Thermal spotter review: IRay CAL19 Cabin
- Credit: Archant
The latest thermal spotter from IRay has arrived! The IRay CAL19 Cabin is a bit more unusual than most, as it appears to be a bit of a crossover concept. Paul Austin investigates...
All the typical IRay features but with a twist, which I suspect is meant to appeal to not only shooters but also the wild camping crowd and outdoor adventurer types.
From a purely technical perspective, there’s nothing particularly new, with the tried and tested IRay 384x288 sensor at its core, but when it comes to form factor it is definitely a bit different. When I initially opened the box, there was a bit of head scratching as I puzzled over what appeared to be an LED torch plonked above the main objective.
Yet more innovation in terms of power with IRay opting a 3100mAh battery (two of which ship with the device) plus an optional accompanying external charger, both of which are very reminiscent of Pulsar’s APS battery system as used in the Axion range.
Below the objective, there’s an unusual rocker lever focus, which as well as being a bit different is also surprisingly good and makes the unit particularly easy to operate single-handed. The rest of the controls sit on top of the device with four buttons allowing control of the core functions, as well as navigation and selection within the main and sub menus.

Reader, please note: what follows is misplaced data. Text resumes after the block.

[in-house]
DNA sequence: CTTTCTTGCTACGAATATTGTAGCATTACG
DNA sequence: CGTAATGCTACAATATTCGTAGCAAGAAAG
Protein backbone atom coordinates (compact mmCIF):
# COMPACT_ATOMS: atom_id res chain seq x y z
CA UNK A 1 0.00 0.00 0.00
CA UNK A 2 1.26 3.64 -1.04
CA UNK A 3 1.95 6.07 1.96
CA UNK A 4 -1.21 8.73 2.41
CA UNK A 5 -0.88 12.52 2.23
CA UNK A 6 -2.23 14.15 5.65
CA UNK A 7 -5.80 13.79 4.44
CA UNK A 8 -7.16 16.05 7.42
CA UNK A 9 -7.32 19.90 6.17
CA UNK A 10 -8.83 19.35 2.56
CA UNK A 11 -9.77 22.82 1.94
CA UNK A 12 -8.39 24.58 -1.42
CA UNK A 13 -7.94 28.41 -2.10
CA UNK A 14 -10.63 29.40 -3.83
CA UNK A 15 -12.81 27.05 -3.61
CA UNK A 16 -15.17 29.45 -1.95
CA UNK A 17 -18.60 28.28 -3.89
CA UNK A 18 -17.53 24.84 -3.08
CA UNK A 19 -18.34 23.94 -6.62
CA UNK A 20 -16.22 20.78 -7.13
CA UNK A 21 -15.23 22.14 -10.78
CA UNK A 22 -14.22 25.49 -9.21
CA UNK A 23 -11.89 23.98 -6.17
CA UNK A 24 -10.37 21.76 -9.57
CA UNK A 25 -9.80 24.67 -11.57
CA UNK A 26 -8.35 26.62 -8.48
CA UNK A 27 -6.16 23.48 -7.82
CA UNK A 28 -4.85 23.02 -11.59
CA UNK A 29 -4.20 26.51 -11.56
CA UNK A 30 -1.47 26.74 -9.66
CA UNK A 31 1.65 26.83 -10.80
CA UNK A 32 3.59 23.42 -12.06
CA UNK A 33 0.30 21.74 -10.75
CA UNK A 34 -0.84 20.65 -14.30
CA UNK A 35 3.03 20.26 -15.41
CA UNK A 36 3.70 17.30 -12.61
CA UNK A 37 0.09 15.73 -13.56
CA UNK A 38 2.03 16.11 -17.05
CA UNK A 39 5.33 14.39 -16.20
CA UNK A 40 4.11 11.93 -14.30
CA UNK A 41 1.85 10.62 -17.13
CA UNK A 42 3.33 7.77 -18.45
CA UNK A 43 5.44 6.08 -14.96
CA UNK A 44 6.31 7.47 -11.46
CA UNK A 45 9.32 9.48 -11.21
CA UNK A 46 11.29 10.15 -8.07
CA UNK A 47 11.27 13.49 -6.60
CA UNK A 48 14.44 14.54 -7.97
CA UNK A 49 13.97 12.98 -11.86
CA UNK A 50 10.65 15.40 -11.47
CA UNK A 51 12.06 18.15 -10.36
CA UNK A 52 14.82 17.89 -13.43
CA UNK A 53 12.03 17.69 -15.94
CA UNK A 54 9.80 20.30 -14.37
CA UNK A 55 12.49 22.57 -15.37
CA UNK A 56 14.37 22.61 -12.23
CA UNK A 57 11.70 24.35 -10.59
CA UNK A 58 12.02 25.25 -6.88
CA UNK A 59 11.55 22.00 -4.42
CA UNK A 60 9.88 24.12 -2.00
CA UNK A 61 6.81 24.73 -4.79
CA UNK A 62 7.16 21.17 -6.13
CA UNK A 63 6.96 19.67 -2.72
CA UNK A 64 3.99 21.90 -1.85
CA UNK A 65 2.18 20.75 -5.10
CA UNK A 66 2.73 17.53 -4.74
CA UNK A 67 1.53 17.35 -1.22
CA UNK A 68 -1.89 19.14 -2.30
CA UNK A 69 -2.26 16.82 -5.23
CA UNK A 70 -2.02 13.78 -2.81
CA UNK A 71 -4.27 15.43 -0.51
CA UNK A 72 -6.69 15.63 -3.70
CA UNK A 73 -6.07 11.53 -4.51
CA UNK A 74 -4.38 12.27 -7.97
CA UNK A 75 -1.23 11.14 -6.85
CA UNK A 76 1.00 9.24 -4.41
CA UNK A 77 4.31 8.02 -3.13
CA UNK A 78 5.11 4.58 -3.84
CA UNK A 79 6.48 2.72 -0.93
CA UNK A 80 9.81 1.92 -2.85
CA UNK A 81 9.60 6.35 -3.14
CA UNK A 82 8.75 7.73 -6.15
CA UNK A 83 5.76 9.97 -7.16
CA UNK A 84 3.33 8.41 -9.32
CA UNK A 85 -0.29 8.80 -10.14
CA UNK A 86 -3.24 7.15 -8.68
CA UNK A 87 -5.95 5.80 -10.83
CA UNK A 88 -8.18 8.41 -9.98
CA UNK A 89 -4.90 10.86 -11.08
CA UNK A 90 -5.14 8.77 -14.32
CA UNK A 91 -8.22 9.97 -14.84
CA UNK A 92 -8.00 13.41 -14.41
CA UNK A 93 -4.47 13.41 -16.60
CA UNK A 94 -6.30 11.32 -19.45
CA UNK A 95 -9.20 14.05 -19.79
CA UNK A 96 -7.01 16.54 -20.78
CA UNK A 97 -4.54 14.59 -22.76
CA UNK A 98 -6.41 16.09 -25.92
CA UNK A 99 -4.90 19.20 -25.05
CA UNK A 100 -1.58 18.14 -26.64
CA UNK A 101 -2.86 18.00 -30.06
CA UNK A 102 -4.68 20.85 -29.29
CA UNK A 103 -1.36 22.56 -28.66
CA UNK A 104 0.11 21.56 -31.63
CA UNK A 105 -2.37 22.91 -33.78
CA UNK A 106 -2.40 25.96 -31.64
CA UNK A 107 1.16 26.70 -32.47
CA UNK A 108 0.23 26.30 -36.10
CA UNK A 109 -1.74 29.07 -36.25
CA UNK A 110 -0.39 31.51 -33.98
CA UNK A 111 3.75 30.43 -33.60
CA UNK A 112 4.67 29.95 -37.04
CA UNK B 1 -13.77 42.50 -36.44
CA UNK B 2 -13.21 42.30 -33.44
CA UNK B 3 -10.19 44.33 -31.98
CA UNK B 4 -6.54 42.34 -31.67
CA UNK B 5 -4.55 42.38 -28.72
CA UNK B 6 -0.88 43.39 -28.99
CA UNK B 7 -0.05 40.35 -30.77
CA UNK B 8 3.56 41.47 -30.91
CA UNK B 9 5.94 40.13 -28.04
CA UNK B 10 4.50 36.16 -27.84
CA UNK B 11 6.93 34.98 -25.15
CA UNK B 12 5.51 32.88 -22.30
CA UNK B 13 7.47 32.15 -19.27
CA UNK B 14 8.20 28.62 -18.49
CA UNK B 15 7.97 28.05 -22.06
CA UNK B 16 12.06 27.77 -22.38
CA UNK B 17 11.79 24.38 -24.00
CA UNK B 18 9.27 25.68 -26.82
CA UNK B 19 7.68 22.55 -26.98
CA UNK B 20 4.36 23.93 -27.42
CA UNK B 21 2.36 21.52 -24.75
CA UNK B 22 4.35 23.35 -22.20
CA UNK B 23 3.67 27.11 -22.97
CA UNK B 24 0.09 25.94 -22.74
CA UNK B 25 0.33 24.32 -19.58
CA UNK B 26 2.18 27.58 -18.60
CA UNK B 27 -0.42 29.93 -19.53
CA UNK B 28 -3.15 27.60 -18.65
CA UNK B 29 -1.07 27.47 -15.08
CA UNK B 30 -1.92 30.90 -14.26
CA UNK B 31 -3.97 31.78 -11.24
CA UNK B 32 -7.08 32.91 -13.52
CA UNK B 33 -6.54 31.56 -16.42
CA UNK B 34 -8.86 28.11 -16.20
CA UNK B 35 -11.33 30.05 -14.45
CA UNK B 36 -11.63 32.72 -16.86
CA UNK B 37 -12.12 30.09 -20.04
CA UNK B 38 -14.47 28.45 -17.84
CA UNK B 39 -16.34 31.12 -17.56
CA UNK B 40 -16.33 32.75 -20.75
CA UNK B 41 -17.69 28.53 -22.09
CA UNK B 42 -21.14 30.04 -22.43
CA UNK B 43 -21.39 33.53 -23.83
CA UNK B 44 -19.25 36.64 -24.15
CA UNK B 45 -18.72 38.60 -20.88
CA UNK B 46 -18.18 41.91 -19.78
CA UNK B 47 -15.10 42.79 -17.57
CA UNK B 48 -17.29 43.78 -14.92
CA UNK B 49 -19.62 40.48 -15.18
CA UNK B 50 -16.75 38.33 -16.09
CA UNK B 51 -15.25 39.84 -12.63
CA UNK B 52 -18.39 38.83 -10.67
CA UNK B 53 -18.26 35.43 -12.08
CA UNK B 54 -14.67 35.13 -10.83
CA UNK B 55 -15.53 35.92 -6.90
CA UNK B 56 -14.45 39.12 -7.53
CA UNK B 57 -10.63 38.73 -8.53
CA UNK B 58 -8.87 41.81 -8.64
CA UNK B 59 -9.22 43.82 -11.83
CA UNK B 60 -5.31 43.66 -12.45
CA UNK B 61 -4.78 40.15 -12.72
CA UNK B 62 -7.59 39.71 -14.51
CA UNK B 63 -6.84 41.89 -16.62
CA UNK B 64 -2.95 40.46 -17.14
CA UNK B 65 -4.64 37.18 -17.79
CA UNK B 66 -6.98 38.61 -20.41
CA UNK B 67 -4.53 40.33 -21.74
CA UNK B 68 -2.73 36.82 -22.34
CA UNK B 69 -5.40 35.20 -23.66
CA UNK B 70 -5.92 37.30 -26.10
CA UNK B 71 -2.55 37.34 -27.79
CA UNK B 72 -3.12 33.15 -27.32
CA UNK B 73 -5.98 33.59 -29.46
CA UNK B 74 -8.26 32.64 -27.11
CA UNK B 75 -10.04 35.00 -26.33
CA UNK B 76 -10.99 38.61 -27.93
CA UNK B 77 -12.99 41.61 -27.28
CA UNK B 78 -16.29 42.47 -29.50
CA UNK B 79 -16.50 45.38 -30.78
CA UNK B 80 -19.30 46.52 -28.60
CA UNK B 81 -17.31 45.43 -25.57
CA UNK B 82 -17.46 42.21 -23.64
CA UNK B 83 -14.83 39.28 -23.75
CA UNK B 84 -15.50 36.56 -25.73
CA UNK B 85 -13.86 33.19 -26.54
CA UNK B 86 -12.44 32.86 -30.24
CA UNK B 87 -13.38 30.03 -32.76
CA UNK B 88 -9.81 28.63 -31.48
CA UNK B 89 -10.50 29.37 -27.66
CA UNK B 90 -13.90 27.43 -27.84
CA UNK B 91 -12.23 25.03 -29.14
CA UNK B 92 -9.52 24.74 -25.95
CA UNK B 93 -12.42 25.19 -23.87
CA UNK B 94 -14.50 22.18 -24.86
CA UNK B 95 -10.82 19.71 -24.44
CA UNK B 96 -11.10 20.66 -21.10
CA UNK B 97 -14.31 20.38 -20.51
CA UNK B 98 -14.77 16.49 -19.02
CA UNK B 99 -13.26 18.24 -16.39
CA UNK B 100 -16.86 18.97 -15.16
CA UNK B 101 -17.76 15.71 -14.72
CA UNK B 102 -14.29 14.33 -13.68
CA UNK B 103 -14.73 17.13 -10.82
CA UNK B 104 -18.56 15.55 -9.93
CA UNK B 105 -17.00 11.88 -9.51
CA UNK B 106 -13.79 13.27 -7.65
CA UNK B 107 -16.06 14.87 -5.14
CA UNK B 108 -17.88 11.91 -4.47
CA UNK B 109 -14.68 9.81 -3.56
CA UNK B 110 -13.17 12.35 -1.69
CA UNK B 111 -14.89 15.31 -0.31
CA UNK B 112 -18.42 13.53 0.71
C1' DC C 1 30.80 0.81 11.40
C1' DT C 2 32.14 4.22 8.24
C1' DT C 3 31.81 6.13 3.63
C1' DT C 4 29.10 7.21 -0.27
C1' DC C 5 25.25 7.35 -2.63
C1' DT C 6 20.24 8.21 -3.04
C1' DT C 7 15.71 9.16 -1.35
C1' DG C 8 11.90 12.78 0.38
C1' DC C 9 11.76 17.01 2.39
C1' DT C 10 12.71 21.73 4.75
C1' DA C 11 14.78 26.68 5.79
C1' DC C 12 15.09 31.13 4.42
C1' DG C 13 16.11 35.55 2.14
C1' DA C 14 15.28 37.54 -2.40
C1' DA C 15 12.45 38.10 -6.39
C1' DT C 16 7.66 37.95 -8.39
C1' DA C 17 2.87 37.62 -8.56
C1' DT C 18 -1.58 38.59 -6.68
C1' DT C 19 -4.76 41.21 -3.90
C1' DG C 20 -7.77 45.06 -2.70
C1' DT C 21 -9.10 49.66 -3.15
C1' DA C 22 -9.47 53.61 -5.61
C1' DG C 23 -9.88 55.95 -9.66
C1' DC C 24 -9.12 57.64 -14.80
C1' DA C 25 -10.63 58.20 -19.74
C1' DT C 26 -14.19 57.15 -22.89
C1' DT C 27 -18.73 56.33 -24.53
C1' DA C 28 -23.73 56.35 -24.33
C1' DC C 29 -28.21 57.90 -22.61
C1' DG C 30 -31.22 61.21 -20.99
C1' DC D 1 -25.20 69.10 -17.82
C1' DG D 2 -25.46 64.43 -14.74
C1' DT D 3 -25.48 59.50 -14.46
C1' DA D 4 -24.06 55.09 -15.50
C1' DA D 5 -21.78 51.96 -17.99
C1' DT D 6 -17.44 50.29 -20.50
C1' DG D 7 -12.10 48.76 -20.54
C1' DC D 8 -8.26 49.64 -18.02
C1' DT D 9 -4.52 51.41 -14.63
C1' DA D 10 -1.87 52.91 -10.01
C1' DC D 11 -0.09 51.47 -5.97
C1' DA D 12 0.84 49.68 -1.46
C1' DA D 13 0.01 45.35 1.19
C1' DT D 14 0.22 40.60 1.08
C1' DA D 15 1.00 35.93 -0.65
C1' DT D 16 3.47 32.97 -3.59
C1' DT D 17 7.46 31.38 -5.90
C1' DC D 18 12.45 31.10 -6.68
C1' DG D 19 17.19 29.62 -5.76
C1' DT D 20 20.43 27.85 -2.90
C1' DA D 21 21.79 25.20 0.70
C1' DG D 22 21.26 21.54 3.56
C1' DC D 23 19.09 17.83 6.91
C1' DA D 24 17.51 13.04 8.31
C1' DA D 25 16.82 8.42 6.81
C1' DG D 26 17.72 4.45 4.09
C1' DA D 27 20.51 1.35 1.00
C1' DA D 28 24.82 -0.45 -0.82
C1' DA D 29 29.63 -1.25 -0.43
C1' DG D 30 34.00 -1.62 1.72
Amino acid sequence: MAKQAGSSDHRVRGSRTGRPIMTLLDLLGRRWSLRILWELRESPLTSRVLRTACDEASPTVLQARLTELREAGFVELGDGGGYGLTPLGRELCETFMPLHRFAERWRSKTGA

All the familiar IRay features are on hand with multiple colour palettes, a PIP screen, a stadiametric rangefinder, video and pic recording, motion sensor and compass, a 50Hz refresh rate and Ultra-clear (high contrast mode) and of cause WIFI connectivity to the app for remote control and file transfer.
Image quality is good and what you’d expect from a smaller sensor with a 19mm lens, but like all smaller lenses it’s likely to suffer a little more than a larger variant in poor conditions.
The NETD rating is <40mk, so reasonable. It’s probably best described as a good all-rounder in terms of thermal performance. The mag range, however, is spot on, with a base of 2x stretching to 8x via digital zoom.
For me, the jury is still out regarding the LED torch, although admittedly, it is handy to have a focusable torch in hand when picking up at the end of the evening or tracking shot game, not to mention navigating your way back to the vehicle after hours, so it’s perhaps not without its uses.
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It’s an all-plastic affair, but the build quality is good. It handles nicely and accessing the various functions is very intuitive. A slightly higher spec finish on some of the metalwork would have been nice but that wouldn’t be a deal breaker for me. It’s compact, fits nicely in the hand and has a lot of features packed into a very small footprint.
Resolution, pixels: 384×288
Pixel pitch, μm: 12
NETD, mK: ≤40
Frame rate, Hz: 50
Objective lens: 19mm
Field of view: 13.8 ºx10.4 º
Optical magnification: 2x-8x
Diopter Adjustment: -5～+5
Detection Range: 1,350m (1.7m x 0.5m target)
Max battery life: 7.5 hours
Display type: LCOS
Display Resolution: 1280x960
IP protection: ip66
Built-in memory: 16GB
App support: yes
Weight(without replaceable battery): 380g